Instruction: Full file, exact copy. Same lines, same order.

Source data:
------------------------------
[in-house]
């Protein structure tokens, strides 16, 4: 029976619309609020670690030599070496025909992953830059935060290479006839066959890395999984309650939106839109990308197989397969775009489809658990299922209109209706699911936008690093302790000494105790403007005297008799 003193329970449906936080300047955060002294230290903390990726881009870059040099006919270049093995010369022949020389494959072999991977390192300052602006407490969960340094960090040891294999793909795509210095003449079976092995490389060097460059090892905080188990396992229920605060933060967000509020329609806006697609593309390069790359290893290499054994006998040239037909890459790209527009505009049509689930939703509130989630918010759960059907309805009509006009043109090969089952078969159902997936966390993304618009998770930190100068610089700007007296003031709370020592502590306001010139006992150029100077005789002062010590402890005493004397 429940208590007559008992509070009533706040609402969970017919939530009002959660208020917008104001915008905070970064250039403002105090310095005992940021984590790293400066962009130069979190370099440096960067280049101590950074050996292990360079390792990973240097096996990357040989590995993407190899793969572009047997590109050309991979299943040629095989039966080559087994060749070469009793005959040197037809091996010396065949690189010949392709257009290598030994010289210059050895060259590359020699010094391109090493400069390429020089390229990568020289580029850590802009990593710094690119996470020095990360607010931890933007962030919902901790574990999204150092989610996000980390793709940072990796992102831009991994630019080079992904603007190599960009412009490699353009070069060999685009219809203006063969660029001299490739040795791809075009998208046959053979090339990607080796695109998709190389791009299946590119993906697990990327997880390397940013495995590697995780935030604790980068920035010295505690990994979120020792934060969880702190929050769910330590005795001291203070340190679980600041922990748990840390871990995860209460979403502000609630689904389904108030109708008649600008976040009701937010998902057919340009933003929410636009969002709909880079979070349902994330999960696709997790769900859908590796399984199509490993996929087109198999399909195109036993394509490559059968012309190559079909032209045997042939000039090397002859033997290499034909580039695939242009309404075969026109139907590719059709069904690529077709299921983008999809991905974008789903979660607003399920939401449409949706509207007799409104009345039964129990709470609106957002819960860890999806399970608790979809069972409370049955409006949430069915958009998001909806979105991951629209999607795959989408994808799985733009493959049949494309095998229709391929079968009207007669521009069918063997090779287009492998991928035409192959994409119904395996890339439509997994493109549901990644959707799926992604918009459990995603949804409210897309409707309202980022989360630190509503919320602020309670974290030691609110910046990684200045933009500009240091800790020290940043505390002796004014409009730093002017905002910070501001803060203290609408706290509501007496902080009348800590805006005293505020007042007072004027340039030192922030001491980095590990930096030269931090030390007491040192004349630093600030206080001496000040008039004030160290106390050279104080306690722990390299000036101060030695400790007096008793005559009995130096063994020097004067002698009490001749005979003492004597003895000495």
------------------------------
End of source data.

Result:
[in-house]
């Protein structure tokens, strides 16, 4: 029976619309609020670690030599070496025909992953830059935060290479006839066959890395999984309650939106839109990308197989397969775009489809658990299922209109209706699911936008690093302790000494105790403007005297008799 003193329970449906936080300047955060002294230290903390990726881009870059040099006919270049093995010369022949020389494959072999991977390192300052602006407490969960340094960090040891294999793909795509210095003449079976092995490389060097460059090892905080188990396992229920605060933060967000509020329609806006697609593309390069790359290893290499054994006998040239037909890459790209527009505009049509689930939703509130989630918010759960059907309805009509006009043109090969089952078969159902997936966390993304618009998770930190100068610089700007007296003031709370020592502590306001010139006992150029100077005789002062010590402890005493004397 429940208590007559008992509070009533706040609402969970017919939530009002959660208020917008104001915008905070970064250039403002105090310095005992940021984590790293400066962009130069979190370099440096960067280049101590950074050996292990360079390792990973240097096996990357040989590995993407190899793969572009047997590109050309991979299943040629095989039966080559087994060749070469009793005959040197037809091996010396065949690189010949392709257009290598030994010289210059050895060259590359020699010094391109090493400069390429020089390229990568020289580029850590802009990593710094690119996470020095990360607010931890933007962030919902901790574990999204150092989610996000980390793709940072990796992102831009991994630019080079992904603007190599960009412009490699353009070069060999685009219809203006063969660029001299490739040795791809075009998208046959053979090339990607080796695109998709190389791009299946590119993906697990990327997880390397940013495995590697995780935030604790980068920035010295505690990994979120020792934060969880702190929050769910330590005795001291203070340190679980600041922990748990840390871990995860209460979403502000609630689904389904108030109708008649600008976040009701937010998902057919340009933003929410636009969002709909880079979070349902994330999960696709997790769900859908590796399984199509490993996929087109198999399909195109036993394509490559059968012309190559079909032209045997042939000039090397002859033997290499034909580039695939242009309404075969026109139907590719059709069904690529077709299921983008999809991905974008789903979660607003399920939401449409949706509207007799409104009345039964129990709470609106957002819960860890999806399970608790979809069972409370049955409006949430069915958009998001909806979105991951629209999607795959989408994808799985733009493959049949494309095998229709391929079968009207007669521009069918063997090779287009492998991928035409192959994409119904395996890339439509997994493109549901990644959707799926992604918009459990995603949804409210897309409707309202980022989360630190509503919320602020309670974290030691609110910046990684200045933009500009240091800790020290940043505390002796004014409009730093002017905002910070501001803060203290609408706290509501007496902080009348800590805006005293505020007042007072004027340039030192922030001491980095590990930096030269931090030390007491040192004349630093600030206080001496000040008039004030160290106390050279104080306690722990390299000036101060030695400790007096008793005559009995130096063994020097004067002698009490001749005979003492004597003895000495």